The Cabinet on Tuesday waived a requirement of a national Identity card for underage student loan applicants, as it moved to make them eligible for allocations from the Higher Education Loans Board.
The decision will ensure that some 1,000 new students do not miss out on the loans, and secure their prospects of university admissions.
The Ministry of Education had last week said that the underage students joining universities next month would be locked out of Helb loans because they had not attained 18 years— age for contractual agreements under the law.
This is after MPs put the Education Ministry to task over the fate of the 1,000 students amid growing concerns from parents.
“Cabinet waived the requirement for national identity cards for students who have not attained the age of 18, and further directed the Ministry of Education, jointly with all stakeholders, to fast-track access to scholarships for all eligible students,” read the Cabinet dispatch.
Parents, through their national lobby, the National Parents Association, have been pushing for the State to allow underage students to apply for Helb loans using birth notifications and the IDs of the parents.
Under the law, Helb only issues loans to students aged at least 18 years, a requirement that had dampened the mood for the 1,000 students and posed an increased burden on their families to fund them.
Students joining universities will from next month get Helb loans of between 18 percent and 55 percent of the tuition costs, with State scholarships topping the remaining amount.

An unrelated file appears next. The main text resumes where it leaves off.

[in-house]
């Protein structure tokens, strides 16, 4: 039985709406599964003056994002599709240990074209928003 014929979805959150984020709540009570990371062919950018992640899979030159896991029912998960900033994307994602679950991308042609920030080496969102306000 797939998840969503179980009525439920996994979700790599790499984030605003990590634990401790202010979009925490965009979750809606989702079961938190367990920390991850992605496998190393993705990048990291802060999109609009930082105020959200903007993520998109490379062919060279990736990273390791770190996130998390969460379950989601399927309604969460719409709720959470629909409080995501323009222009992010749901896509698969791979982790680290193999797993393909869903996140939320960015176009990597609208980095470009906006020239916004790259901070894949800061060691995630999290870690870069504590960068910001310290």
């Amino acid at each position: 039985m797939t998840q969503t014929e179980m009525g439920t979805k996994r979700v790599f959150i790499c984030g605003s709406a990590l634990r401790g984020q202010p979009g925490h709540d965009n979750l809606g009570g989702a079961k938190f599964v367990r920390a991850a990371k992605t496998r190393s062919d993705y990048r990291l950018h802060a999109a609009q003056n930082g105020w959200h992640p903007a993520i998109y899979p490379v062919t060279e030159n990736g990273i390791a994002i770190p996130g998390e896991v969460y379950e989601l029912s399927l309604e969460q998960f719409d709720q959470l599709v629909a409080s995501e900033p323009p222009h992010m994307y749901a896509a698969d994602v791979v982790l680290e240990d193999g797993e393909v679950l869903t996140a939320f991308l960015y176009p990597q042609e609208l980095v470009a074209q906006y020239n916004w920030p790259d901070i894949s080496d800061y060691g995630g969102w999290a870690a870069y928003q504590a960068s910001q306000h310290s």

Those joining Technical and Vocational Education Training (TVETs) will get Helb loans of between 20 percent and 48 percent of the tuition costs, with the rest being raised from State scholarships based on their need level.
Upkeep loans for the freshmen joining universities ranges from Sh45, 000 to Sh60, 000 based on their level of need and Sh13, 000 for those joining TVET colleges.
The new funding formula has four categories which are vulnerable, extremely needy, needy and less needy.
The formula, which replaced the Differentiated Unit Cost, will use eight indicators; parents’ background, gender, course type, marginalisation, disability as well as family size and composition to determine the need levels of the students.
Grouping of the students based on the need levels is set to start when the learners complete revising their courses this month.
The categorization will help families know how much they will shoulder financially for the university education of their children in the new funding formula.